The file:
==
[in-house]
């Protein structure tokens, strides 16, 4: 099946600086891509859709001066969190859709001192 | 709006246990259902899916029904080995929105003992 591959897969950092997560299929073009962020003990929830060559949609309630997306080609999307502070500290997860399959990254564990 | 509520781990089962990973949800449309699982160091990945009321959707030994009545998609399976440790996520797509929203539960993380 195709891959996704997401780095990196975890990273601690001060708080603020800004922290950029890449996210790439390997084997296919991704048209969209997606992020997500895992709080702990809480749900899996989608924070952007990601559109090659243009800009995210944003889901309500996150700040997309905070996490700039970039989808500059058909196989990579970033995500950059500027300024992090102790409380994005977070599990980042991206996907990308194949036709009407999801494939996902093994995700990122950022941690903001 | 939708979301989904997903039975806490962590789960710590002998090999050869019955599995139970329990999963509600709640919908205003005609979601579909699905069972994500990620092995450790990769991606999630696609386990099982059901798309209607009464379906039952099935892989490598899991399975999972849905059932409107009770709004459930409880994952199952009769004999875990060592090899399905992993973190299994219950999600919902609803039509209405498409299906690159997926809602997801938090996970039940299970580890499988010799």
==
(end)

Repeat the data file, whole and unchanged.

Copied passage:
[in-house]
């Protein structure tokens, strides 16, 4: 099946600086891509859709001066969190859709001192 | 709006246990259902899916029904080995929105003992 591959897969950092997560299929073009962020003990929830060559949609309630997306080609999307502070500290997860399959990254564990 | 509520781990089962990973949800449309699982160091990945009321959707030994009545998609399976440790996520797509929203539960993380 195709891959996704997401780095990196975890990273601690001060708080603020800004922290950029890449996210790439390997084997296919991704048209969209997606992020997500895992709080702990809480749900899996989608924070952007990601559109090659243009800009995210944003889901309500996150700040997309905070996490700039970039989808500059058909196989990579970033995500950059500027300024992090102790409380994005977070599990980042991206996907990308194949036709009407999801494939996902093994995700990122950022941690903001 | 939708979301989904997903039975806490962590789960710590002998090999050869019955599995139970329990999963509600709640919908205003005609979601579909699905069972994500990620092995450790990769991606999630696609386990099982059901798309209607009464379906039952099935892989490598899991399975999972849905059932409107009770709004459930409880994952199952009769004999875990060592090899399905992993973190299994219950999600919902609803039509209405498409299906690159997926809602997801938090996970039940299970580890499988010799």